‘Tis a gift to be simple, ’tis a gift to be free, ’tis a gift to come down where we ought to be. So runs the old Shaker song. But, simplicity, I think, is not so easily grasped and I’m therefore in agreement with George Whitesides, professor of chemistry at Harvard. Objects have their own simplicity of function, but not of form. A cellphone has a very simple function, easily recognisable but with a highly complex structure. Asking ‘why does it work?’ is not the same as asking ‘how does it work?’ The former can be answered by saying ‘it works because I dial a friend’s number’, the latter by an initial discussion about microwave transceivers, all but unintelligible to anyone other than an expert in microelectronics. So, the complexity of the device is sufficiently intractable to obscure the simplicity of its function. A traffic flow system is at component level, a matter of interlocking straight lines, from journey beginning to end. In a complex system, weird stuff happens if its components continue to be allowed to dissipate energy, which is why people are late for work. A paradigm emerges where chaos seems inevitable and simplicity is lost. We don’t like this, as a species. We don’t like imperfections in our systems, we prefer that each system that we build works perfectly and if it does we can overlay it with another one. Looking at the bitrate map across the world is phenomenally complex, but a Google front end, on the other hand is simple and reliable, it works because I type stuff into the box.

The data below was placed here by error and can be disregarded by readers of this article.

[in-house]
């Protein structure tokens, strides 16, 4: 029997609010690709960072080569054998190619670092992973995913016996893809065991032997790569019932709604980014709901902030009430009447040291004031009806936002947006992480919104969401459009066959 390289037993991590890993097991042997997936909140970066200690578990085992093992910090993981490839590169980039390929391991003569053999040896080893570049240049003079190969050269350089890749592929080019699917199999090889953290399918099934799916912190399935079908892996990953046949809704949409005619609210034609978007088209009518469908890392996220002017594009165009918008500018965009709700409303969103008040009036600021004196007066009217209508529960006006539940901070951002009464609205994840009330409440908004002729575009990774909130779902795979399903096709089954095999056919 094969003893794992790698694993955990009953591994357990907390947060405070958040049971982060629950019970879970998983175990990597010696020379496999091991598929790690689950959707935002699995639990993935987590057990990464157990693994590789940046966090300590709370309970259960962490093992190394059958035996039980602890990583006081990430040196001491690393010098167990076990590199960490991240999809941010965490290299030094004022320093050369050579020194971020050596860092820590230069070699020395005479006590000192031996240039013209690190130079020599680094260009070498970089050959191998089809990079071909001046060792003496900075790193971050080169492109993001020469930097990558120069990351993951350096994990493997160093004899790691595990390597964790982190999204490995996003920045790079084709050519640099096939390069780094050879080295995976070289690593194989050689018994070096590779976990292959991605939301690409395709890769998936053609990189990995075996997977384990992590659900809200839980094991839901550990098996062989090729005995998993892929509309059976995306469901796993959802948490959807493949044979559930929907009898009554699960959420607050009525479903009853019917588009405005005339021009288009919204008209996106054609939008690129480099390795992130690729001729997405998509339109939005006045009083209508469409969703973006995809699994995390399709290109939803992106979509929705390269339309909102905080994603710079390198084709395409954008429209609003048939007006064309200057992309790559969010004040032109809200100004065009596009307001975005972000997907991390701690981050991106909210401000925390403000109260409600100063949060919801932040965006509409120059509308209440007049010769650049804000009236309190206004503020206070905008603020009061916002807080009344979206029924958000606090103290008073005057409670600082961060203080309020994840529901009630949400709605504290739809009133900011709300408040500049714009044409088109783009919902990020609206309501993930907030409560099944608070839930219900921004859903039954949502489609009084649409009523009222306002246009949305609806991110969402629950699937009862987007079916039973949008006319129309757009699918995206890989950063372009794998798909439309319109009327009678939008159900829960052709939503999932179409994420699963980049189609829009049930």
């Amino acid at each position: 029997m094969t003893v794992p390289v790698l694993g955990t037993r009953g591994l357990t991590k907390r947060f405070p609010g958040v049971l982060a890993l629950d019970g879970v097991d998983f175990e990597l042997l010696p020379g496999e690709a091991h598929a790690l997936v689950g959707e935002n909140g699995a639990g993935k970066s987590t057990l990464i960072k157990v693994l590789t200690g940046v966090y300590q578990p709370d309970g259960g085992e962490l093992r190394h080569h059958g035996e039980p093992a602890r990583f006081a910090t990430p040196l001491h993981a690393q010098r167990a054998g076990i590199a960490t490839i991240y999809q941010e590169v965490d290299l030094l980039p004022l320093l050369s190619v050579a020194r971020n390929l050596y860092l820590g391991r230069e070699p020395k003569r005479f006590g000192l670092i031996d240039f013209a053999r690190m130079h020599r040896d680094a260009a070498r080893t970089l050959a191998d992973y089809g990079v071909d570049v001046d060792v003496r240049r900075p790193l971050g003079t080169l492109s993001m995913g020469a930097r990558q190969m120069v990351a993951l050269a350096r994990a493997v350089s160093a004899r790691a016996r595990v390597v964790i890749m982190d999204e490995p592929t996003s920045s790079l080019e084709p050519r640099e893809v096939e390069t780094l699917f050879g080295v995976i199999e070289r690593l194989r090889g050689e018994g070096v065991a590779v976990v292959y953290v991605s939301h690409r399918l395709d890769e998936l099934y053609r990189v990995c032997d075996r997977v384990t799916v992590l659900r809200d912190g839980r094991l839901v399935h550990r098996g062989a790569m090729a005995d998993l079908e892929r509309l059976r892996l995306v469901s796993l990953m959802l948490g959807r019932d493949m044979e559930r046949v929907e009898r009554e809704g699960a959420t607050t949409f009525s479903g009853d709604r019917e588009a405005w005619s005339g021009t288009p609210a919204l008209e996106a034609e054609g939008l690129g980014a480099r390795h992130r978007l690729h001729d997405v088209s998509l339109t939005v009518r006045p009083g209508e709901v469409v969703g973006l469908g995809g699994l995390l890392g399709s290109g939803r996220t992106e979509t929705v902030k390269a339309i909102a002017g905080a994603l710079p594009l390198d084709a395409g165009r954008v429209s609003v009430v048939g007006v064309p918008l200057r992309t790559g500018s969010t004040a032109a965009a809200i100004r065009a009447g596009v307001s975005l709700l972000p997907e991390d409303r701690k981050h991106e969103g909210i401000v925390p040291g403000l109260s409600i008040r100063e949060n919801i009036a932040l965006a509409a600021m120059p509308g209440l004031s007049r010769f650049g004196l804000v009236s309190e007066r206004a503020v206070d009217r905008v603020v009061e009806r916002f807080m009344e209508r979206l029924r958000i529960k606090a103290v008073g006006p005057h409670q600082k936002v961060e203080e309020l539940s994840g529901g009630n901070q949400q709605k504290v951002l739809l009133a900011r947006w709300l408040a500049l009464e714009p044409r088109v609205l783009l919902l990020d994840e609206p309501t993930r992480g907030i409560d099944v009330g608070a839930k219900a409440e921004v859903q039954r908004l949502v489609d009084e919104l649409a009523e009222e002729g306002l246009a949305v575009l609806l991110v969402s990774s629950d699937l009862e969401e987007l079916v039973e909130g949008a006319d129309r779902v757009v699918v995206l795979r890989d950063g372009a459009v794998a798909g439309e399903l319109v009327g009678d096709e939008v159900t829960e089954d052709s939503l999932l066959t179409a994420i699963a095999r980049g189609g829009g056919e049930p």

Cathedrals and pyramids are built out of stones, but if the stones do not fit perfectly, the stones become a pile of rubble and the function of the cathedral is lost. I sometimes delude myself into believing that human psychological systems rely on all the components fitting together perfectly. When they don’t and mismatch occurs, a systematic dismantling may be preferable to a pile of rubble.